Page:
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Wednesday, June 23, 2010


artSMart Editor invites you to join her and artSMart reviewers, Shika Budhoo, Thomie Holtzhausen and Sifiso Sikhakhane at the National Arts Festival for the next ten days.

This is not really my first day at festival but I felt it was important to maybe change the minds of those who are dying to get to the festival but flights are too expensive and the road journey too daunting.

I was put off by inflated flight prices and a car hire quote that included a R45/day World Cup Soccer surcharge – still trying to work that one out! – so decided to launch forth and drive to Grahamstown on my own, something I haven’t done for a good few years. It is a daunting prospect that takes about 11 hours, giving yourself 20 minutes stops every two hours as is recommended by those who study the effects of travel fatigue.

I decided to break the journey in Kokstad – a mere three and a half hours or so from Durban at picturesque centenarian Willowdale Lodge just before the town. R575 for bed and breakfast – very comfortable, welcoming and good therapy for the long drive ahead the following day. For more information visit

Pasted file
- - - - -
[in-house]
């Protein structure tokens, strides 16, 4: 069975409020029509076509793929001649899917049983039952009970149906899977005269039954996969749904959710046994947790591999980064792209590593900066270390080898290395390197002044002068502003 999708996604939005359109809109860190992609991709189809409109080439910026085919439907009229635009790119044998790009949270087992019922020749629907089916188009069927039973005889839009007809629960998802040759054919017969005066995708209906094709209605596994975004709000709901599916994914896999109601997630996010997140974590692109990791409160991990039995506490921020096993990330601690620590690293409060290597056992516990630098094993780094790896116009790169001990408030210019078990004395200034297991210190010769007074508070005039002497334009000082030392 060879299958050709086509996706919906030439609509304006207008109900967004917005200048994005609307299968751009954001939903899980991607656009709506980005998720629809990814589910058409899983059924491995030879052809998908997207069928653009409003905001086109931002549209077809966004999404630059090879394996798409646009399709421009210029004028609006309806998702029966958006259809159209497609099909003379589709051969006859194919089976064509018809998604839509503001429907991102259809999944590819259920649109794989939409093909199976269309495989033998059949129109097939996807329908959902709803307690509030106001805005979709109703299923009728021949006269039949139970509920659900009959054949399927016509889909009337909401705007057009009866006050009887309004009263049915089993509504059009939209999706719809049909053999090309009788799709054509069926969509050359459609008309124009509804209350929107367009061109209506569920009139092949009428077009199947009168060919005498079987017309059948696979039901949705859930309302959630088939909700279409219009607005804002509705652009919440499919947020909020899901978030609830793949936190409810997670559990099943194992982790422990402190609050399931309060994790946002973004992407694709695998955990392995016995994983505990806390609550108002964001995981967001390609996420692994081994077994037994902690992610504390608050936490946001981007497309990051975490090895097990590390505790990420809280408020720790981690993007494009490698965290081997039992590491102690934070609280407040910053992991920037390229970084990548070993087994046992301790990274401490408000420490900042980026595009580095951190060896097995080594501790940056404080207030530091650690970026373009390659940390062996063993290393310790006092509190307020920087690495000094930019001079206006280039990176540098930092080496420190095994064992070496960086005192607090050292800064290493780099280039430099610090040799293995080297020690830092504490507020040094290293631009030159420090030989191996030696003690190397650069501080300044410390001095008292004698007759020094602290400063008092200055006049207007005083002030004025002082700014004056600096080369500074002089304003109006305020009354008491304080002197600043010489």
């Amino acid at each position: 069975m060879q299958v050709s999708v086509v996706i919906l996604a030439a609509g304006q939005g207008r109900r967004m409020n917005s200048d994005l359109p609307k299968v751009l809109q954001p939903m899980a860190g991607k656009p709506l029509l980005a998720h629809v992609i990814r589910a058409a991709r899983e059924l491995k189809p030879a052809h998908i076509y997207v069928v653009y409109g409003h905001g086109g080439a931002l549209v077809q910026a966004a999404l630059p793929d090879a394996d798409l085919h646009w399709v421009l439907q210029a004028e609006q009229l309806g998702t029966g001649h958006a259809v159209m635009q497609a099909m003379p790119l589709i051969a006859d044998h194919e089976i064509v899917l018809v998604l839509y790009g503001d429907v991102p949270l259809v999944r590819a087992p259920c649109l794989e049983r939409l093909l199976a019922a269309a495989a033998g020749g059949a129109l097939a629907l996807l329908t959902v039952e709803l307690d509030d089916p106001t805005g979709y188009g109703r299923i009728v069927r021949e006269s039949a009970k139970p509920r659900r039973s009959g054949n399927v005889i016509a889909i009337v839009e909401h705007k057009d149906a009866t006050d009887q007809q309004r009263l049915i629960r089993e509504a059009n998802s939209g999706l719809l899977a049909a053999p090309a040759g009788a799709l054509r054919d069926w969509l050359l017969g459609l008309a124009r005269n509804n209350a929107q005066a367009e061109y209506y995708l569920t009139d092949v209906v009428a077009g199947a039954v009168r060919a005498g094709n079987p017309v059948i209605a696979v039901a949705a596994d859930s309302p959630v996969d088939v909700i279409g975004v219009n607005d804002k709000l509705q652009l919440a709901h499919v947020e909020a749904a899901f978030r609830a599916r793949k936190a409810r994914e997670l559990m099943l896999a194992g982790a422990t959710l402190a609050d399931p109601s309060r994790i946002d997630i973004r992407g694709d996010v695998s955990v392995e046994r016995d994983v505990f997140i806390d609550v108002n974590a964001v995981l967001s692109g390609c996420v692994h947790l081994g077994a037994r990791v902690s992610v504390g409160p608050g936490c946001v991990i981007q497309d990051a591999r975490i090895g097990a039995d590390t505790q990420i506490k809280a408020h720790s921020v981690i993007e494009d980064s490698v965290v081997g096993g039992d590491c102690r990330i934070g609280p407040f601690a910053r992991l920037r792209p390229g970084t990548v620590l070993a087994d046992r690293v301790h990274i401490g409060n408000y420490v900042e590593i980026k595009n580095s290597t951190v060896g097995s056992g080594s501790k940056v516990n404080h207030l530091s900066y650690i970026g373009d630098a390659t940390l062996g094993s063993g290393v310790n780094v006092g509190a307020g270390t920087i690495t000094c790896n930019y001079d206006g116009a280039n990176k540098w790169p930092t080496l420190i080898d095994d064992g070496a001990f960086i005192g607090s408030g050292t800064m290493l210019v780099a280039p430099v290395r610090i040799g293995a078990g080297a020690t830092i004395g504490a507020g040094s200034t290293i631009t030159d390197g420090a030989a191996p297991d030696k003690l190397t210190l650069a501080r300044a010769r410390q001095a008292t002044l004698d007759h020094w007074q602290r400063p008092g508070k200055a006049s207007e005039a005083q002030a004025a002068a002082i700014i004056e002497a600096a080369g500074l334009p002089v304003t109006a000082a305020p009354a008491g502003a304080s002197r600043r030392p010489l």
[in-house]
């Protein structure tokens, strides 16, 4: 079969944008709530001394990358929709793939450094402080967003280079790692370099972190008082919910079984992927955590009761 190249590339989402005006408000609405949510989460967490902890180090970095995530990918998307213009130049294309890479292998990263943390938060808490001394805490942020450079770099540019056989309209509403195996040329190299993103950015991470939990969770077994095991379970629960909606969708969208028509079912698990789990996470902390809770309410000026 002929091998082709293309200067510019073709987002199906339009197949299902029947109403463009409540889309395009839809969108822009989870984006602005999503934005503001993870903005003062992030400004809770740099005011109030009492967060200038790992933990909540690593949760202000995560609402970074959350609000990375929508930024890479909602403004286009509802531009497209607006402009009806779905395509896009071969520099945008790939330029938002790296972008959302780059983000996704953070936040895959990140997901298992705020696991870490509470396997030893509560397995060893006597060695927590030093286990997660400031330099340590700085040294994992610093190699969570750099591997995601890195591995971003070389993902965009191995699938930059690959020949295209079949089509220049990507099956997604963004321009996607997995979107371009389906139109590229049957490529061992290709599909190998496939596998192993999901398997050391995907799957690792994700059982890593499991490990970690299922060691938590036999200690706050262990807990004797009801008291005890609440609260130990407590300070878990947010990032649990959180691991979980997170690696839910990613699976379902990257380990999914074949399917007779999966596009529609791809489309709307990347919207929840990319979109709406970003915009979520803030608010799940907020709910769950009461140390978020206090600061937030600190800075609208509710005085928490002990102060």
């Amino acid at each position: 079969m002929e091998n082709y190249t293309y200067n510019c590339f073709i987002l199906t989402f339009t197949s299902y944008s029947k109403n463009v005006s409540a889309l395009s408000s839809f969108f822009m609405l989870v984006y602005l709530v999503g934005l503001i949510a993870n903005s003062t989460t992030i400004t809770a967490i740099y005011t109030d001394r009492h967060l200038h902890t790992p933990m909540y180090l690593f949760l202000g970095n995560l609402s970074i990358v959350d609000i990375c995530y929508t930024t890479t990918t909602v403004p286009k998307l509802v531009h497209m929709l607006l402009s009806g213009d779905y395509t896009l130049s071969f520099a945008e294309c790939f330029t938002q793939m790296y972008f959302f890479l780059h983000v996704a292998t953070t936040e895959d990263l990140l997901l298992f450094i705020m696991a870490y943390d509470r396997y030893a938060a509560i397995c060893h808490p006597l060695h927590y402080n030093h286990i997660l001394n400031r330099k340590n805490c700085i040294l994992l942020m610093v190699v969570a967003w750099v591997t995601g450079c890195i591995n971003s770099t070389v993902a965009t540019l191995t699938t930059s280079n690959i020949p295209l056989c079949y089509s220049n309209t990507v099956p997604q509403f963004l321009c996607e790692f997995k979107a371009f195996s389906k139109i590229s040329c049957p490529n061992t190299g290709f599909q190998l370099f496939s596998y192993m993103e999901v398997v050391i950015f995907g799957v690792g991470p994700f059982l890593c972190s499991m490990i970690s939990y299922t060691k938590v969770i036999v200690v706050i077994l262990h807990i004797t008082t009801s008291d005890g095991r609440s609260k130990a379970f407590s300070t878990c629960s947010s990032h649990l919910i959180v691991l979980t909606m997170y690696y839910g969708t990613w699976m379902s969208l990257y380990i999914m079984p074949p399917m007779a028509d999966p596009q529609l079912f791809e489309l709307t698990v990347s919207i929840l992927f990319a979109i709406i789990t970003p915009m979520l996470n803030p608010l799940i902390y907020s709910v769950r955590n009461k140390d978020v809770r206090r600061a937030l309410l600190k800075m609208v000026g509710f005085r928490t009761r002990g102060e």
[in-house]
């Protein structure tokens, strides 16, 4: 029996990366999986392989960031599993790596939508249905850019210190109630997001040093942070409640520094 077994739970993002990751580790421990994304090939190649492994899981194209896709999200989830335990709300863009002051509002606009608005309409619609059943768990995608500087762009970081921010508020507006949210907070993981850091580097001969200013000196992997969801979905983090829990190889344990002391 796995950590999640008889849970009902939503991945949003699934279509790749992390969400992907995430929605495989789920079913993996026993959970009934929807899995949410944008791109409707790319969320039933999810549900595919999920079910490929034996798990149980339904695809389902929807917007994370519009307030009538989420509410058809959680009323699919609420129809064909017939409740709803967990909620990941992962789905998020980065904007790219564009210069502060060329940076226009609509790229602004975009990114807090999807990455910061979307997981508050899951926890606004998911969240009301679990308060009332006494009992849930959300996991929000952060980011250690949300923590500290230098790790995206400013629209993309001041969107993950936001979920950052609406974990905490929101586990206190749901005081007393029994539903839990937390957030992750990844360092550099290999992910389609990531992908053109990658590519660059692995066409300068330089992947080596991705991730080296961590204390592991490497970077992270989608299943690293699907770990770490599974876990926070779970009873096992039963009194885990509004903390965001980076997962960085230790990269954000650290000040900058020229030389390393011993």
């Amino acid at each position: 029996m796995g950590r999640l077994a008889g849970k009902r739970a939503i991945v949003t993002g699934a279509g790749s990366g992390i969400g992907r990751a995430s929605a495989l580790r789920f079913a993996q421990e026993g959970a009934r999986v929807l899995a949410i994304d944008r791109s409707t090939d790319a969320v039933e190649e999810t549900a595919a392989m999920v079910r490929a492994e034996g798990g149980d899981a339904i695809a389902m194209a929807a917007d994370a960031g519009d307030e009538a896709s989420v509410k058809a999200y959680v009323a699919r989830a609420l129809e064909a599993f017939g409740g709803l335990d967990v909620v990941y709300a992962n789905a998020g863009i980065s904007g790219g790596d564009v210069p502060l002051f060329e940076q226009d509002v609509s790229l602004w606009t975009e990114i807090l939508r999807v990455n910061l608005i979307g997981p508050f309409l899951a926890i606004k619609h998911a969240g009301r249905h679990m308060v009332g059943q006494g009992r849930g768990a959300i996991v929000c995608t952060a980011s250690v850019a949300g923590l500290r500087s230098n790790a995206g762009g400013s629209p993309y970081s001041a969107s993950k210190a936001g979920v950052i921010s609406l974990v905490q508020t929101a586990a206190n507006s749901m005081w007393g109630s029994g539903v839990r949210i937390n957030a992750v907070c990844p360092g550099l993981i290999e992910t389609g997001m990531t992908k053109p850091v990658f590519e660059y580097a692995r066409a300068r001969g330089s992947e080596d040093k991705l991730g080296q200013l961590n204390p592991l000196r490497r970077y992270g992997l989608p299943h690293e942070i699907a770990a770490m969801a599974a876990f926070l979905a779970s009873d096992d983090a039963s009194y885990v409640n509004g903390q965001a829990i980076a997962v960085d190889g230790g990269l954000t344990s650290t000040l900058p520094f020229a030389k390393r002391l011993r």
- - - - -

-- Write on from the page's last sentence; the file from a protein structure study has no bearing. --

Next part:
Then came the long haul. From Kokstad to Mthatha (formerly spelt as Umtata), the road is fine and you go through some spectacular scenery. I have never seen the aloes looking more glorious – thousands of them in full flaming bloom almost as far as the eye can see. From Mthatha to Butterworth through Idutywa it gets a bit hectic and one is back in the old days of the occasional dead animal by the side of the road, unpredictable goats which can – and do! -run into the road at a moment’s notice and a stretch of road that seems to attract appalling driving. It almost appears that if you have an Eastern Cape number plate it seems to give you carte blanche to break every road rule in the book including passing on solid white lines – never mind double white lines!

While it was good to see official vehicles marked Stray Animal Control and the odd ranger on horseback there didn’t seem to be any such control factor for the wayward drivers.

However, the crossing of the Kei River seemed to leave the cowboys behind and it was a less stressful drive (apart from the roadworks) onward towards East London, then bypassing the city heading for King Williamstown and eventually to Grahamstown.

Generally it was good to see the huge increase in housing development and the upgrading of the towns en route. The quality of the roads is also fine – just keep your eyes open for potholes. However, seeing as we have had to cope with some craters back home – these are just child’s play!

There’s an extraordinary programme for the next two weeks and frankly, I would suggest that anyone who feels their thoughts are winging towards us here in the hub of creativity, you don’t waste another minute in joining us. The worst of the bad weather is over and the forecast promises sunny weather until next Tuesday! So grab a bunch of friends, have your vehicle serviced and head for the Eastern Cape and a really fantastic programme. – Caroline Smart